make your own bobbin lace pillow: bolster pillow

I took on bobbin lace-making while living in Korea, out of all places. Far away from home, the Internet became both my teacher and companion.

Inspired by this Russian website (text in English), I made my first bolster pillow using nothing more than a Coke bottle filled with water for weight, batting from an old pillow, and some leftover curtain fabric.

Though it ended up being less than perfect – the amount of batting I had was only about two thirds of what I needed and as a result, the pillow was at places bumpy and soft – I learned many a valuable lesson on it. It also taught me that there is no reason why bobbin lace-making should be an expensive hobby. So far, I have been able to make  all that I need (be it bobbins, two bolster pillows or a smaller cookie pillow) with either household items or widely available craft supplies.

I have been using the bolster pillow I made to replace the one I had left behind in Korea for almost a year now, and I love it! It gets its weight from a muslin sack filled with 5 pounds of sand. The core is covered with a single layer of upholstery foam, the edges of which are sewn together. [Had I had more of this foam, I’d have used two layers to end up with a “chubbier” pillow.] The whole thing is furthermore wrapped in 5 layers of black, denser foam sheets. To protect the foam and to provide a washable working surface, the final layer is made out of black knit case, ends of which are firmly tied together.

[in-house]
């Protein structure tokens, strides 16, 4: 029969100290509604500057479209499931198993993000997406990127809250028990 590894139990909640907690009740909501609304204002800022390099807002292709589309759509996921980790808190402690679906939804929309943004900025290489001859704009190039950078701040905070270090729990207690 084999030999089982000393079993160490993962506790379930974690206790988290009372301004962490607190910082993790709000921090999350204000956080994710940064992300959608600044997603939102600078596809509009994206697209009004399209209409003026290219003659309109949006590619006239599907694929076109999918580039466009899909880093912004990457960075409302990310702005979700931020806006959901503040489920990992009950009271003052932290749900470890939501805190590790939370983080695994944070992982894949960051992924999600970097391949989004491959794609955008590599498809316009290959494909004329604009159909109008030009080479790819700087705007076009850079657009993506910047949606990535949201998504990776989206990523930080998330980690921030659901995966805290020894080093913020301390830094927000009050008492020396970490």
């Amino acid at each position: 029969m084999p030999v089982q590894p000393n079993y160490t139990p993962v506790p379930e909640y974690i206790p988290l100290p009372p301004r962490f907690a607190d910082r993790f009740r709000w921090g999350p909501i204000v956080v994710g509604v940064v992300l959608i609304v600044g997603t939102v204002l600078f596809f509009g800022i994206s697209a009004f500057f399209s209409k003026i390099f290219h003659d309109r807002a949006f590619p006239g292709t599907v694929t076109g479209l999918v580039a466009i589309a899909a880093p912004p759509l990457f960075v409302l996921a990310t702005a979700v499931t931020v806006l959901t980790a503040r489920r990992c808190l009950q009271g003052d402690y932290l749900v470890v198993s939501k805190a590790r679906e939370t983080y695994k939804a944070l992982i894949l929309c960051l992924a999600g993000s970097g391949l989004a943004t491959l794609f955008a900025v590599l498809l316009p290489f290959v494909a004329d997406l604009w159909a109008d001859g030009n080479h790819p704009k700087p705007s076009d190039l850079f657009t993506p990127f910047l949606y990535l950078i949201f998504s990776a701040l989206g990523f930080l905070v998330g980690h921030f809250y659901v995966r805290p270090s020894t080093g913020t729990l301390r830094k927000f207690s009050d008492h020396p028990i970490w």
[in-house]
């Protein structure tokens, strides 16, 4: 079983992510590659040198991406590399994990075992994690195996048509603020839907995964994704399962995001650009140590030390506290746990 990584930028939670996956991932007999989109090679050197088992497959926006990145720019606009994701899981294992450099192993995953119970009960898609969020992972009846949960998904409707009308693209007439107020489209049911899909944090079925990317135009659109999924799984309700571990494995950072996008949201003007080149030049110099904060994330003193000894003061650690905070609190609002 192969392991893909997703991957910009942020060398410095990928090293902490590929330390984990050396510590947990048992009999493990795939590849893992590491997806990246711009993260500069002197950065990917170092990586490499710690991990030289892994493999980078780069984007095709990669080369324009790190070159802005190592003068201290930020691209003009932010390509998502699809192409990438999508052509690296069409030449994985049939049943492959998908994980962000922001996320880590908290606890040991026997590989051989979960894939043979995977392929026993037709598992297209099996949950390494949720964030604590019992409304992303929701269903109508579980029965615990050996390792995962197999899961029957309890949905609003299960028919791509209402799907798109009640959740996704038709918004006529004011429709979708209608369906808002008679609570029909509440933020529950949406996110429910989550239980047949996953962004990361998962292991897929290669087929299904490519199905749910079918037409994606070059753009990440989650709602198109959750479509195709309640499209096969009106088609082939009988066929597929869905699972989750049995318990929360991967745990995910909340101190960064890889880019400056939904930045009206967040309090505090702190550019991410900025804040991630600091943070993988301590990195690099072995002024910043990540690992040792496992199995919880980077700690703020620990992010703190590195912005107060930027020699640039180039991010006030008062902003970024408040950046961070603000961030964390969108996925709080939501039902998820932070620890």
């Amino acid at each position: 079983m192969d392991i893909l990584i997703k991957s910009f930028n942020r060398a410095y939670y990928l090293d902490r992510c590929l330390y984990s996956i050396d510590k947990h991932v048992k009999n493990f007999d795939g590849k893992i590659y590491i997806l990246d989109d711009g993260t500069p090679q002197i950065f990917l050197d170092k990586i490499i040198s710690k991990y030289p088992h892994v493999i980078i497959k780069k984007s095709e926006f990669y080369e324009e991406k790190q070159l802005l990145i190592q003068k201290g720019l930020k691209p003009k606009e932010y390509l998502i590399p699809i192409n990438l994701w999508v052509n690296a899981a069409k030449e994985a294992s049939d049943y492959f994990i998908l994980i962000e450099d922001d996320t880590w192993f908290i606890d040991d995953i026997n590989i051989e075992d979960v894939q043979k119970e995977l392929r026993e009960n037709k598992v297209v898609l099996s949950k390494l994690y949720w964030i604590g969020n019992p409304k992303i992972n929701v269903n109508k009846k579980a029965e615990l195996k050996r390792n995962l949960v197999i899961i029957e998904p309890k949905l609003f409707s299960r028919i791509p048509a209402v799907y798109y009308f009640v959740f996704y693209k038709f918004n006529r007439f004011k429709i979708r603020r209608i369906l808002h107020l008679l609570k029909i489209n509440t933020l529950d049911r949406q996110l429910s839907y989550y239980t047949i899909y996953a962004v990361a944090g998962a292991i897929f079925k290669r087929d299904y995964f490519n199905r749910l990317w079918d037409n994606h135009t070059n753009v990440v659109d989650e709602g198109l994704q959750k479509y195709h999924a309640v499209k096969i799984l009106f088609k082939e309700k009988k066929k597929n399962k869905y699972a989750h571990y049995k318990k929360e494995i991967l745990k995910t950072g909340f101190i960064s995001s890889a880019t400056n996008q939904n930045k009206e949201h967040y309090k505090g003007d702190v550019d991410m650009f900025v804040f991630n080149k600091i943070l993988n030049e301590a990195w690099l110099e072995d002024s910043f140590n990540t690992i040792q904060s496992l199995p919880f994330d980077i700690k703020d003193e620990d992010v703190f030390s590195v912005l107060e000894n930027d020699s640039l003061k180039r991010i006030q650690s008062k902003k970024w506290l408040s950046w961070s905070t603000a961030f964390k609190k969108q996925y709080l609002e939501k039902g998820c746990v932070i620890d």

While the sand makes this pillow really sturdy and stable, it needed a stand that would prevent it from rolling over. Back in Korea, I was using a stiff wine set gift-box and loved it so much that I made my new pillow fit a shoe box I wrapped in some leftover fabric. The box provides just enough support, and stays put not only because of the weight of the pillow, but also thanks to non-slip drawer liner attached to the bottom of it.

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To make your own bobbin lace-making pillow, you will need:

  • thread, needle, safety pin, sewing machine
  • muslin
  • 5 lb of sand
  • 0.5-inch upholstery foam
  • artistic foam sheets
  • knit fabric
  • string or ribbon